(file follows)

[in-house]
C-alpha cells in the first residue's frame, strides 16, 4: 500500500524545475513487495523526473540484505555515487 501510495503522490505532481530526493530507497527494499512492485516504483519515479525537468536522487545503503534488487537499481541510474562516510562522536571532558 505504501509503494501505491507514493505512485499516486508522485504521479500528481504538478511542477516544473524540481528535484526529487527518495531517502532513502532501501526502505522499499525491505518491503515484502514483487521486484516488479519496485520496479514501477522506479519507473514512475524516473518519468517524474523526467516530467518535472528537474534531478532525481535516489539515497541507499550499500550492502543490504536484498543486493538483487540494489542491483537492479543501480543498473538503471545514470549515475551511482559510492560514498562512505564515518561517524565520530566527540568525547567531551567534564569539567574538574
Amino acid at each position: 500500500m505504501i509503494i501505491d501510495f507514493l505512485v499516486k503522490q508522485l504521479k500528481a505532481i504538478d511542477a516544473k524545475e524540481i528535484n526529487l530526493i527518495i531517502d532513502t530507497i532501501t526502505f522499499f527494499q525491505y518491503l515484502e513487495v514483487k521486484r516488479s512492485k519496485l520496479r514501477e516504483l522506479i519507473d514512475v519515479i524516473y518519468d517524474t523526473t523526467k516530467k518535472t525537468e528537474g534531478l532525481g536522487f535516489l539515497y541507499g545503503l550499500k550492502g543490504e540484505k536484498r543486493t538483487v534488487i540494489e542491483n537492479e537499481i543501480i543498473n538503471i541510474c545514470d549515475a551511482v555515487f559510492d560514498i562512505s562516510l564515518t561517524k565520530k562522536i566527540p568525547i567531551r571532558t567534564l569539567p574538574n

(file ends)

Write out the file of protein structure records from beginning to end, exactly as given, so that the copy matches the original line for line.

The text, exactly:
[in-house]
C-alpha cells in the first residue's frame, strides 16, 4: 500500500524545475513487495523526473540484505555515487 501510495503522490505532481530526493530507497527494499512492485516504483519515479525537468536522487545503503534488487537499481541510474562516510562522536571532558 505504501509503494501505491507514493505512485499516486508522485504521479500528481504538478511542477516544473524540481528535484526529487527518495531517502532513502532501501526502505522499499525491505518491503515484502514483487521486484516488479519496485520496479514501477522506479519507473514512475524516473518519468517524474523526467516530467518535472528537474534531478532525481535516489539515497541507499550499500550492502543490504536484498543486493538483487540494489542491483537492479543501480543498473538503471545514470549515475551511482559510492560514498562512505564515518561517524565520530566527540568525547567531551567534564569539567574538574
Amino acid at each position: 500500500m505504501i509503494i501505491d501510495f507514493l505512485v499516486k503522490q508522485l504521479k500528481a505532481i504538478d511542477a516544473k524545475e524540481i528535484n526529487l530526493i527518495i531517502d532513502t530507497i532501501t526502505f522499499f527494499q525491505y518491503l515484502e513487495v514483487k521486484r516488479s512492485k519496485l520496479r514501477e516504483l522506479i519507473d514512475v519515479i524516473y518519468d517524474t523526473t523526467k516530467k518535472t525537468e528537474g534531478l532525481g536522487f535516489l539515497y541507499g545503503l550499500k550492502g543490504e540484505k536484498r543486493t538483487v534488487i540494489e542491483n537492479e537499481i543501480i543498473n538503471i541510474c545514470d549515475a551511482v555515487f559510492d560514498i562512505s562516510l564515518t561517524k565520530k562522536i566527540p568525547i567531551r571532558t567534564l569539567p574538574n